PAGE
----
Beside him, she slept the sleep of the jetlagged, dead to the world and everything in it. Only a few hours before, she had returned from Sydney on a promotional tour for her latest novel. His baby was a literary superstar now, and pieces of her were wanted on five continents. There was no sign of the lionized writer in the bump under the duvet, only her disheveled hair trailing over the pillow, both cats snuggled up against her other side. Hogni opened one glowing amber eye as he got out of bed.

They were Freya’s cats, disguised as the pampered owners of a dedicated cat lover, but these two were no mere cats. He held his fingers to his lips and winked. She winked back. “Look after her,” he whispered in the dark, and drew the duvet up higher over her. Hogni opened her other eye, gave him a disdainful stare, sighed and stretched out further, showing off her long, luxurious belly fur.

In the living room, he walked to the window and stared out at West 23rd Street down below. Manhattan thrummed its 3 AM hum of sleepless ambition and voracious dreams this chilly October night, even the faraway sirens a little quieter at such a dead hour.

What could have woken him up? Not a dream, but some intuition…something that tasted of danger, danger to him, danger to her, to all of them, a kind of danger that shouldn’t even have existed any longer. They had all of them made certain to catch everything four years ago, all made sure there was nothing left on this blue planet except humanity, that singular species that was so like him in its restive, roiling, endless curiosity. Nothing at all left of his former domain, not even what he himself had been, which was precisely what he wanted, to leave that old, former self with all its bitter memories behind him and become as human as he could and live a life as humans did.

The Guardian of nightmares and negatives was… no more. No one in a city so enamored of surface and show ever suspected the truth – that he wasn’t human at all. These days, he was just another New York artist so far as anyone knew, freezing that kingdom of his past in his Dumbo studio onto canvas in near-photographic detail and vibrant, pulsing color. He constructed his chosen identity from the ruins of his former self, conjuring a growing reputation for painting creatures and scenes of horror in audacious, fluid, erotic ways no one dared before. The New York art world was always on the hunt for the new discovery, the different, the next big name, and the scenes he painted with their Horde creatures and chimerae in motion, exactly as they once had been in Hell, were getting attention and write-ups, just as he himself with his one name and his rock-star demeanor.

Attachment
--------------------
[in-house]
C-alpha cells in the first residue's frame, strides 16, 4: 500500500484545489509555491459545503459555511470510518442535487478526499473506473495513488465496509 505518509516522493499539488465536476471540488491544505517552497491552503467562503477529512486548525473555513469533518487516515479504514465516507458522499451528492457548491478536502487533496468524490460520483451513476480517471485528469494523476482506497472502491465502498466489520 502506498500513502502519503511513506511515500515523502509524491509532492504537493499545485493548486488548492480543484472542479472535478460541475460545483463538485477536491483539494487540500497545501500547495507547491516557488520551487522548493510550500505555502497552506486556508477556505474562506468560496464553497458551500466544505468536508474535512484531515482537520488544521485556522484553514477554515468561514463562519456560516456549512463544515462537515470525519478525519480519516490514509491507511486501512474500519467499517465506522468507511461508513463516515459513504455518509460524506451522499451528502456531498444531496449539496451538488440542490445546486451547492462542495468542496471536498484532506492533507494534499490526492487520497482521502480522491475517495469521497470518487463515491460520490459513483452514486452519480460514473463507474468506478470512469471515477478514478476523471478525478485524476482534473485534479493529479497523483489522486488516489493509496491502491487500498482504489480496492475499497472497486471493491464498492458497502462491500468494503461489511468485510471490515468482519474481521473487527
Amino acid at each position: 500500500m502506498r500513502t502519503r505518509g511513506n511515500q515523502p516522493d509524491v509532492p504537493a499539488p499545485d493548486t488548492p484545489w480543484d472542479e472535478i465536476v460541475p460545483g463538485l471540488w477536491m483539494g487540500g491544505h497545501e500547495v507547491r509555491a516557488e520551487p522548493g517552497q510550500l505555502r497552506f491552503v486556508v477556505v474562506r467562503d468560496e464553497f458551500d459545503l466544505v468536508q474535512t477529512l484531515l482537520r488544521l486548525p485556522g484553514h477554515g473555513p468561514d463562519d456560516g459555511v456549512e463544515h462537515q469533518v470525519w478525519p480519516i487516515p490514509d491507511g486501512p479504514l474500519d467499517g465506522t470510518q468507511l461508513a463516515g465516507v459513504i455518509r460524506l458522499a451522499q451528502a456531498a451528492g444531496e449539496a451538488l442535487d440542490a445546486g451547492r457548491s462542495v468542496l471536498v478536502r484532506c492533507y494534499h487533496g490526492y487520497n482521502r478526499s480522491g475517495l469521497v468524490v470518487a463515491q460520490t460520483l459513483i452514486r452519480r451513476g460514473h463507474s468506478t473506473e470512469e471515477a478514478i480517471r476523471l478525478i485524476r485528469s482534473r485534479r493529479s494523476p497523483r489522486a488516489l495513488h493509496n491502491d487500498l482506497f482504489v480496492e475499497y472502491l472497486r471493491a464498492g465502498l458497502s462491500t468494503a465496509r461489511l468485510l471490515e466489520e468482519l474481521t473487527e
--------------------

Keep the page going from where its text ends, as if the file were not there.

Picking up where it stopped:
Deva or Devil, god or nightmare, it was the same name and the same meaning, so he named himself Dev as his beloved once did, painted it on his canvas in carmine with a precise Elizabethan calligraphic flourish, and laughed in private that those Chelsea galleries and their susceptible foreign clients were so gullible, so easy to manipulate.

He turned away from the window and looked across the dark living room. Her suitcase parked on the floor still unpacked, her travel clothes and the Converse All-Stars she refused to give up danced a tango across the floor and told their story of a happy homecoming, jet lag be damned.

That sense of danger, that faint taste of some unknown terribly, utterly wrong out there on the other side of the window, didn’t leave him. He tiptoed back into the bedroom and pulled on clothes, ran a brush through his hair, and closed the door softly behind him. She would be safe with her feline bodyguards while she slept. Or so he hoped as he left the loft and headed for Ditmas Park, Saint Peter and an explanation.

“This had better be good, asshole. I was asleep for a big fucking change.” Saint Peter’s deep baritone rumbled in the dark green room, with only the lamp on his desk to banish the Brooklyn 4 AM shadows. He looked rather rumpled himself in a khaki t-shirt and black sweatpants as he pushed his hair out of his face.

Dev sighed, drummed his end of the Chesterfield sofa for a moment as he thought and finally asked:  “Where is everybody?”

“Fulla is way asleep.” Saint Peter showed his canines. Dev filled in the blanks. “Freya …who knows? She comes and goes. Sweetpea came back from Sydney last night, right?”

“She did. She’s dead to the world. Leave her. She doesn’t need to know about this, and neither does Fulla unless we don’t have a choice.”

“So what was it?” Two gargantuan bare feet planted themselves on the coffee table. “Fuck, I’m tired. I thought we scoured the planet four years ago to make sure nothing was left.”

“Apparently, we missed one. I’m telling you…there’s something out there. Or someone. I felt it.”

“Any bright ideas, genius?”